Linked by Thom Holwerda on Fri 1st Feb 2013 18:25 UTC
Windows A few days ago, Microsoft released the long-awaited Windows Phone 7.8 update for all those users who will be stuck on Windows Phone 7 forever because there's no upgrade path to Windows Phone 8 other than buying a new phone. Now that it's here, what, exactly, does WP7.8 to the table?
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RE[4]: Comment by Nelson
by bentoo on Sat 2nd Feb 2013 16:49 UTC in reply to "RE[3]: Comment by Nelson"
bentoo
Member since:
2012-09-21

Windows Phone is fragmented on platform level - WP7 and WP8.

Handling API fragmentation is much easier than platform fragmentation.


This is only a problem for the older (WP7) device. Just the same as an Android application that has a minimum API level of 14 is not going to run on a Gingerbread device.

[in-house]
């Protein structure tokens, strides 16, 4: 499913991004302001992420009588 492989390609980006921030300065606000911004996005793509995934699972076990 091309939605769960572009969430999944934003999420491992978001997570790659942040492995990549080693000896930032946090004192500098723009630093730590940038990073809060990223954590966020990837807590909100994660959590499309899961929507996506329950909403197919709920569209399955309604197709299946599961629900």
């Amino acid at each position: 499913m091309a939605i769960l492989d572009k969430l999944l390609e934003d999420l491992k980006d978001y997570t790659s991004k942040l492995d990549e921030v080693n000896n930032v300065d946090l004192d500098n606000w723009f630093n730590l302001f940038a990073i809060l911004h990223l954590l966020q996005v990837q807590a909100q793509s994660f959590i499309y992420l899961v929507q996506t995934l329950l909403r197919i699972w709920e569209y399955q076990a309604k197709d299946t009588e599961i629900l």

Reply Parent Score: 3

RE[5]: Comment by Nelson
by cdude on Sun 3rd Feb 2013 12:59 in reply to "RE[4]: Comment by Nelson"
cdude Member since:
2008-09-21

In which case the developer made the decision not to support API-level <14 cause eg the app/widget/service needs features that are only available in >13. Point is that decision is up to the dev. If the dev likes to support <14 then there is no reason to not AND all newer versions are supported out of the box.

Edited 2013-02-03 13:03 UTC

Reply Parent Score: 2

RE[6]: Comment by Nelson
by darknexus on Sun 3rd Feb 2013 23:32 in reply to "RE[5]: Comment by Nelson"
darknexus Member since:
2008-07-15

Nice theory, but it doesn't always work that way if either the API changes or an OEM does something odd to parts of their phone (Samsung, I'm looking at you). In these situations, an update is still needed. The app will only run on newer versions of the API so long as the API functions the app relies upon remain unchanged. You don't get support by default when changes occur.

Reply Parent Score: 3